I’ve been mulling this over for the last couple of years, and now it’s time to tell my story. I have given up opera and classical singing. For good. Yeah, I said it. Now, some of you might be thinking “about bloody time”, and others might be thinking, “aw, why?”, and still more of you might be thinking that I’m a quitter, and I lack dedication, and don’t want to put in the hard graft. Well, I have come to a point in my life where it is better to be honest and authentic, than to carry on on a path which I no longer feel any affection for, no excitement and no inspiration. I’m not sad about saying goodbye to this former “dream”, in fact the opposite, I feel a burden has been lifted from my shoulders, which will now allow me to pursue other creative goals, which really do inspire me and excite me.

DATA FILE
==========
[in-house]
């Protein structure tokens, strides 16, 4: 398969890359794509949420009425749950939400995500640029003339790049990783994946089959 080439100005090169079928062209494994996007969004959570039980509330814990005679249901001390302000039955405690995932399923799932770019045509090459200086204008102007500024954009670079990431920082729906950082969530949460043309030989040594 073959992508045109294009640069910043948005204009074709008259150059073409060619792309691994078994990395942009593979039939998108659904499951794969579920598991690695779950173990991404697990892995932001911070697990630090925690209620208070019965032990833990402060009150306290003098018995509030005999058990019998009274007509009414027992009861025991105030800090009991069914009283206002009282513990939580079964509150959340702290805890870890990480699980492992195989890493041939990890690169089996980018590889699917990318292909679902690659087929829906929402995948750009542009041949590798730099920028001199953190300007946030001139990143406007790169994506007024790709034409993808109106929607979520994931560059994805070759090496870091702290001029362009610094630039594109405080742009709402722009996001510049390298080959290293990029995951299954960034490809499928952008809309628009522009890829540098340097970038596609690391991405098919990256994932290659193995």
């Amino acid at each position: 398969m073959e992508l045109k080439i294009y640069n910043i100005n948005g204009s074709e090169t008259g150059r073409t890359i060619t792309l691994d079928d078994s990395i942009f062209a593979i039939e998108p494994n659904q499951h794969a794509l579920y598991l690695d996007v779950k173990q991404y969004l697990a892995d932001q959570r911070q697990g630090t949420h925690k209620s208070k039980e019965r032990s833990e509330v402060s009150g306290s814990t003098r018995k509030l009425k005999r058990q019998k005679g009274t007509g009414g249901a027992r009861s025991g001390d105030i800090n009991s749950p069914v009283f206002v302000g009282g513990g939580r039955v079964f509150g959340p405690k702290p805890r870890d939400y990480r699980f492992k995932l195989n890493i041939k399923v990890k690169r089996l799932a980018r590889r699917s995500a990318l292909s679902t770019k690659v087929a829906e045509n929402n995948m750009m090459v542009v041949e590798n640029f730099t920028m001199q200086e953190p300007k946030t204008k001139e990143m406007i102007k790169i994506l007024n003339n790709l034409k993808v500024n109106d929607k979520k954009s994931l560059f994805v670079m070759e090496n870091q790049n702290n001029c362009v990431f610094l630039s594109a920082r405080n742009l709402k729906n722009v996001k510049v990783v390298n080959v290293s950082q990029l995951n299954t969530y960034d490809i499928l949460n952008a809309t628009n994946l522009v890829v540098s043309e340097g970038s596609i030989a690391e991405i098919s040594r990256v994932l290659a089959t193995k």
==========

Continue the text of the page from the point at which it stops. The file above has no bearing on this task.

When I first went to university as a fresher, I was enrolled on a Music Technology degree. I had joined the degree after doing a couple if years studying production and creating music through technology at a local poly, and when that course closed, I was offered a place on the nearest similar pathway. This turned out to be a Foundation Degree. I had hoped to carry on writing and producing my own material, but I found the university a much more competitive, and sometimes downright hostile, environment than the poly, where people were much more egalitarian. The Foundation Degree turned out to be a boy’s club, where, I am ashamed to say, I allowed myself to be sidelined and pushed aside. I finished up the first year, doing most of my work on my home computer, as I could never get studio time because several young men chose to use it as their own private club, making other users feel they were encroaching on their turf. I think I started to suffer with ‘stereotype threat’ which prevented me from doing my best work, and I lost confidence in my abilities. The head of the Music Tech faculty was as much use as a chocolate teapot, often arranging “tutorials” then failing to even turn up for them. I felt the course had become something of a “free for all”, and frustrated that I had not been considered for a high status work placement, which some if the other students had been offered, I chose to migrate from the Music Tech FD to the Music BA proper.